Submarine test reactor at Dounreay shut down for final time

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Vulcan site at Dounreay

The Vulcan Nuclear Reactor Test Establishment at Dounreay.  Photo credit: John832 Wikimapia

 

The Royal Navy's nuclear submarine test reactor at the Vulcan site at Dounreay has been shut down for the final time, paving the way towards defuelling and decommissioning of the site.

The Vulcan Naval Reactor Test Establishment at Dounreay, Caithness, has tested nuclear submarine reactors since the 1950s to help in evaluating reactor performance and prediction of problems with reactor design.

Recent test work at Vulcan has focused on the 'Core H' PWR2 pressurised water reactor design which powers the Navy's Vanguard and Astute class submarines.  Vulcan's PWR2 reactor was shut down for the last time in July 2015 and will now be defuelled, with spent reactor fuel transported by train to the Sellafield nuclear reprocessing plant.

In November 2011 Defence Minister Peter Luff announced in a written Parliamentary statement that no future use was foreseen for the Vulcan facility following a decision to design and develop future submarine reactors purely on the basis of computer modelling, analogy from existing reactor designs, and testing of individual components and systems.

Decommissioning will now take place at Vulcan over the next seven years.  In 2005, the MoD estimated that it would cost £2.1bn to decommission Vulcan and decontaminate and deal with waste at the site.

The Ministry of Defence (MoD) expects to make a final decision on options for the longer term future of the site in 2016 as part of its Vulcan Defuel and Decommissioning (VDAD) programme.

The PWR2 test reactor at Vulcan was the subject of controversy in 2014 after the government revealed that low levels of radioactivity had been found in its cooling system.  The problem was first discovered in 2012 but had been covered up until 2014.  As a result of the problems Trident submarine HMS Vanguard will receive an unplanned second refit and reactor refuelling at a cost of £120 million, and contingency measures will be required to safeguard other Vanguard and Astute class submarines.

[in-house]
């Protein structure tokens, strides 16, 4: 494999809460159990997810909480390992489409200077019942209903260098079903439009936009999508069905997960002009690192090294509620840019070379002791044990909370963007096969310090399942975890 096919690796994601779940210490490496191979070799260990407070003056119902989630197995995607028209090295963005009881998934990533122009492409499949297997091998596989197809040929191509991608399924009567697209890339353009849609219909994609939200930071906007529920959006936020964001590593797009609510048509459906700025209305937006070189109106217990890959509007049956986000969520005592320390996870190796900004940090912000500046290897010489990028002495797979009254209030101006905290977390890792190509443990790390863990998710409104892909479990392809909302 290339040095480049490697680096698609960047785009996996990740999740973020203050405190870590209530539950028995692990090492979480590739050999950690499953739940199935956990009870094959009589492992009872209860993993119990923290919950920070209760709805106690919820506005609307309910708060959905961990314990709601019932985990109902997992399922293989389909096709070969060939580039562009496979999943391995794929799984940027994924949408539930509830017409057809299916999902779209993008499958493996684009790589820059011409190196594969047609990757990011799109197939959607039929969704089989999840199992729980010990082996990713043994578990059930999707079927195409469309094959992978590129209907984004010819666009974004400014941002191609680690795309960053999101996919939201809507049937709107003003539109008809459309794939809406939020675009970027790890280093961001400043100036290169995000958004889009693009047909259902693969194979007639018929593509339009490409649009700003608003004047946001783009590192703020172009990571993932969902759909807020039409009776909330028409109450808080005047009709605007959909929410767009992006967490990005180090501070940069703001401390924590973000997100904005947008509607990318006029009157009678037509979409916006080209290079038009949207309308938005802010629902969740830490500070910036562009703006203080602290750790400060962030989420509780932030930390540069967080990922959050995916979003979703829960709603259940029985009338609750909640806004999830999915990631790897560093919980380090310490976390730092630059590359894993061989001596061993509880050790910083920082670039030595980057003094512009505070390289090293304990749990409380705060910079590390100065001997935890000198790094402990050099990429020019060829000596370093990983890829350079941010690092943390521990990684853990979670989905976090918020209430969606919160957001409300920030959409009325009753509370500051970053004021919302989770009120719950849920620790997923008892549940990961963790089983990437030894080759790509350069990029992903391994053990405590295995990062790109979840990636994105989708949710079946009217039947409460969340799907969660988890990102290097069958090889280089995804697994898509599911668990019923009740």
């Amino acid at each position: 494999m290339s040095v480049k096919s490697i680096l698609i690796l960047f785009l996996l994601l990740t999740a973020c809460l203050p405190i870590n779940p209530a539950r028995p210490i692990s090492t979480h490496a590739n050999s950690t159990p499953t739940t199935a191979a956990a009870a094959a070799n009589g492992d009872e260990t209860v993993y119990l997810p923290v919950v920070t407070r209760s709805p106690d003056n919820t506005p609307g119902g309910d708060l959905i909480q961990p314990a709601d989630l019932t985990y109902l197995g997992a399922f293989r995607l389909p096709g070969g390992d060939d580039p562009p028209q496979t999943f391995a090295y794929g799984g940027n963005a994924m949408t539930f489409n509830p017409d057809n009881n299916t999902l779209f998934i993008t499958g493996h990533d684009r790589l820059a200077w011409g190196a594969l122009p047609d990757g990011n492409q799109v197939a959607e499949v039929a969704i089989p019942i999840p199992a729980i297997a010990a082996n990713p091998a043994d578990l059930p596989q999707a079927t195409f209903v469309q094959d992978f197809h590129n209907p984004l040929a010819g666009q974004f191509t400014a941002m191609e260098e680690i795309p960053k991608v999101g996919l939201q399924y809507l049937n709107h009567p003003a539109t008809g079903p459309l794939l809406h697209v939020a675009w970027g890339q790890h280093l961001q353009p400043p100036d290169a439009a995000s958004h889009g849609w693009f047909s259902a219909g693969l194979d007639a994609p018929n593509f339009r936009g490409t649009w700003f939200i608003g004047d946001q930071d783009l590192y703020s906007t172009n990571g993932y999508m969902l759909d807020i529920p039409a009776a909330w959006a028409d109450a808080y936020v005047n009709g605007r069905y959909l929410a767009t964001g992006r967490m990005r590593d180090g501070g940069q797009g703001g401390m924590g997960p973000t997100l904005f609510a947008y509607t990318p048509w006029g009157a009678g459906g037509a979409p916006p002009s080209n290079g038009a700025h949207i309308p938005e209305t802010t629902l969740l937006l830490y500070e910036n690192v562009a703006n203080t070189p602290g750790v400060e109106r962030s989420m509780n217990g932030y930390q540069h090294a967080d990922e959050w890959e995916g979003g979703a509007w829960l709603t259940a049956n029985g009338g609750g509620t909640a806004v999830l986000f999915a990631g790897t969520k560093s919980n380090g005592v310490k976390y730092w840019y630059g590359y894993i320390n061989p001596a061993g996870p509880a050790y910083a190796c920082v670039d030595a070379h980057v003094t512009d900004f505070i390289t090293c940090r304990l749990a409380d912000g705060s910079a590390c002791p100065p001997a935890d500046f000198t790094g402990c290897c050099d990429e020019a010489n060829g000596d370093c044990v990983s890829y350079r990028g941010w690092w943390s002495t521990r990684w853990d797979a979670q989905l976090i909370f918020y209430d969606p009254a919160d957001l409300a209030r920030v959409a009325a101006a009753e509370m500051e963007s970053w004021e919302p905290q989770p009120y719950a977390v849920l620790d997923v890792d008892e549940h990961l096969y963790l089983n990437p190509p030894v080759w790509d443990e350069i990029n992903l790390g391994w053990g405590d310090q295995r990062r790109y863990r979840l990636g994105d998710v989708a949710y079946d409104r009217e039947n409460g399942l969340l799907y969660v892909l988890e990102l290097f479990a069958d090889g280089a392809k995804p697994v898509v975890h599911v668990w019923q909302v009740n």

An earlier first generation PWR1 test reactor at Vulcan was shut down in 1987 and is currently under a 'care and maintenance' regime awaiting decommissioning.

Despite the PWR2 reactor shut down the Vulcan site will remain open, and experience from decommissioning work will continue to support the Royal Navy's submarine programme.  MoD has said that the majority of the existing workforce will work on clean-up operations and will retain their jobs.

Rolls-Royce, who have designed the Navy's PWR reactors and operate the Vulcan site, has said that the site has “high-value work to 2030 and beyond” and that there will be a need to retain a skilled workforce at around existing levels until then.  The company is developing a business plan for the workforce over the longer term.

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